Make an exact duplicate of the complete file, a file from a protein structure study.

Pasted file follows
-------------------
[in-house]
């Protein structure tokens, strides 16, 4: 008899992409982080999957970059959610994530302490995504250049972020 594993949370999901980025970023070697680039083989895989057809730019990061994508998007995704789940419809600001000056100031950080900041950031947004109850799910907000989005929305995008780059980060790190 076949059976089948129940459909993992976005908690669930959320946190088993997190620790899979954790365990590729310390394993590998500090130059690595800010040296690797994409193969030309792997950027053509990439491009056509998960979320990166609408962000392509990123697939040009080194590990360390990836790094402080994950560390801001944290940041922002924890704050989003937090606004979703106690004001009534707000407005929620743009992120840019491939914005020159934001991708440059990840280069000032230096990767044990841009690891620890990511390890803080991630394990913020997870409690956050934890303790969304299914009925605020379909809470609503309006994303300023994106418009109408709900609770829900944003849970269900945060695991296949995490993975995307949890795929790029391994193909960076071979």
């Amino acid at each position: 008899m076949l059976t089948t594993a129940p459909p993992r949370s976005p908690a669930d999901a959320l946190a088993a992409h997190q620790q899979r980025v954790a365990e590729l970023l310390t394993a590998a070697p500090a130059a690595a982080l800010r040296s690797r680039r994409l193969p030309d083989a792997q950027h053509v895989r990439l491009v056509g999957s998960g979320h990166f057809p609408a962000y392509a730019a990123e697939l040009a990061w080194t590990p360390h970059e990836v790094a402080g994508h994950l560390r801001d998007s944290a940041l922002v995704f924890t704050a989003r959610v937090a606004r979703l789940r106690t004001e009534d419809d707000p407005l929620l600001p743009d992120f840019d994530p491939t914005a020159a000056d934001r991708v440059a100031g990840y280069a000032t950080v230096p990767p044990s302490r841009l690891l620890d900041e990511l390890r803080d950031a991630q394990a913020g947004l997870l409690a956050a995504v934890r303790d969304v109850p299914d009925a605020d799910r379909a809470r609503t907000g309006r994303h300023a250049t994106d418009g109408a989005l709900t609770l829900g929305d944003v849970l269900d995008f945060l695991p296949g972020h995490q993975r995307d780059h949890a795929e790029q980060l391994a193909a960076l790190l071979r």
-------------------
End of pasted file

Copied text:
[in-house]
């Protein structure tokens, strides 16, 4: 008899992409982080999957970059959610994530302490995504250049972020 594993949370999901980025970023070697680039083989895989057809730019990061994508998007995704789940419809600001000056100031950080900041950031947004109850799910907000989005929305995008780059980060790190 076949059976089948129940459909993992976005908690669930959320946190088993997190620790899979954790365990590729310390394993590998500090130059690595800010040296690797994409193969030309792997950027053509990439491009056509998960979320990166609408962000392509990123697939040009080194590990360390990836790094402080994950560390801001944290940041922002924890704050989003937090606004979703106690004001009534707000407005929620743009992120840019491939914005020159934001991708440059990840280069000032230096990767044990841009690891620890990511390890803080991630394990913020997870409690956050934890303790969304299914009925605020379909809470609503309006994303300023994106418009109408709900609770829900944003849970269900945060695991296949995490993975995307949890795929790029391994193909960076071979």
């Amino acid at each position: 008899m076949l059976t089948t594993a129940p459909p993992r949370s976005p908690a669930d999901a959320l946190a088993a992409h997190q620790q899979r980025v954790a365990e590729l970023l310390t394993a590998a070697p500090a130059a690595a982080l800010r040296s690797r680039r994409l193969p030309d083989a792997q950027h053509v895989r990439l491009v056509g999957s998960g979320h990166f057809p609408a962000y392509a730019a990123e697939l040009a990061w080194t590990p360390h970059e990836v790094a402080g994508h994950l560390r801001d998007s944290a940041l922002v995704f924890t704050a989003r959610v937090a606004r979703l789940r106690t004001e009534d419809d707000p407005l929620l600001p743009d992120f840019d994530p491939t914005a020159a000056d934001r991708v440059a100031g990840y280069a000032t950080v230096p990767p044990s302490r841009l690891l620890d900041e990511l390890r803080d950031a991630q394990a913020g947004l997870l409690a956050a995504v934890r303790d969304v109850p299914d009925a605020d799910r379909a809470r609503t907000g309006r994303h300023a250049t994106d418009g109408a989005l709900t609770l829900g929305d944003v849970l269900d995008f945060l695991p296949g972020h995490q993975r995307d780059h949890a795929e790029q980060l391994a193909a960076l790190l071979r």